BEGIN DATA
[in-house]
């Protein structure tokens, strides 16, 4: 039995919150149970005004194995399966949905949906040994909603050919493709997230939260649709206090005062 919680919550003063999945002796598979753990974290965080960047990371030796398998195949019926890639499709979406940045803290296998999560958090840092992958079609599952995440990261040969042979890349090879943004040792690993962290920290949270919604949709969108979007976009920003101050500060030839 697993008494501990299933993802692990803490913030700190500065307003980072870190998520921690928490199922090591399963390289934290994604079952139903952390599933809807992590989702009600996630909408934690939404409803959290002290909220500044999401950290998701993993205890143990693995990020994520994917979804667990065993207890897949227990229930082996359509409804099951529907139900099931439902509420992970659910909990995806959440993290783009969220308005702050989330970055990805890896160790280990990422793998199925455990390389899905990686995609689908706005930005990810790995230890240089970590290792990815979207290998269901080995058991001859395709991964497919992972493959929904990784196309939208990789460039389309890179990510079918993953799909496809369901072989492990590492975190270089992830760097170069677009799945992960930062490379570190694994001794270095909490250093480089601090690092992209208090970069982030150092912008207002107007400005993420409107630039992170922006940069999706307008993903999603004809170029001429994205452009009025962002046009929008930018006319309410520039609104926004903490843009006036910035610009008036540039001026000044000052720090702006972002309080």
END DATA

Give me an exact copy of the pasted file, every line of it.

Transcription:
[in-house]
């Protein structure tokens, strides 16, 4: 039995919150149970005004194995399966949905949906040994909603050919493709997230939260649709206090005062 919680919550003063999945002796598979753990974290965080960047990371030796398998195949019926890639499709979406940045803290296998999560958090840092992958079609599952995440990261040969042979890349090879943004040792690993962290920290949270919604949709969108979007976009920003101050500060030839 697993008494501990299933993802692990803490913030700190500065307003980072870190998520921690928490199922090591399963390289934290994604079952139903952390599933809807992590989702009600996630909408934690939404409803959290002290909220500044999401950290998701993993205890143990693995990020994520994917979804667990065993207890897949227990229930082996359509409804099951529907139900099931439902509420992970659910909990995806959440993290783009969220308005702050989330970055990805890896160790280990990422793998199925455990390389899905990686995609689908706005930005990810790995230890240089970590290792990815979207290998269901080995058991001859395709991964497919992972493959929904990784196309939208990789460039389309890179990510079918993953799909496809369901072989492990590492975190270089992830760097170069677009799945992960930062490379570190694994001794270095909490250093480089601090690092992209208090970069982030150092912008207002107007400005993420409107630039992170922006940069999706307008993903999603004809170029001429994205452009009025962002046009929008930018006319309410520039609104926004903490843009006036910035610009008036540039001026000044000052720090702006972002309080």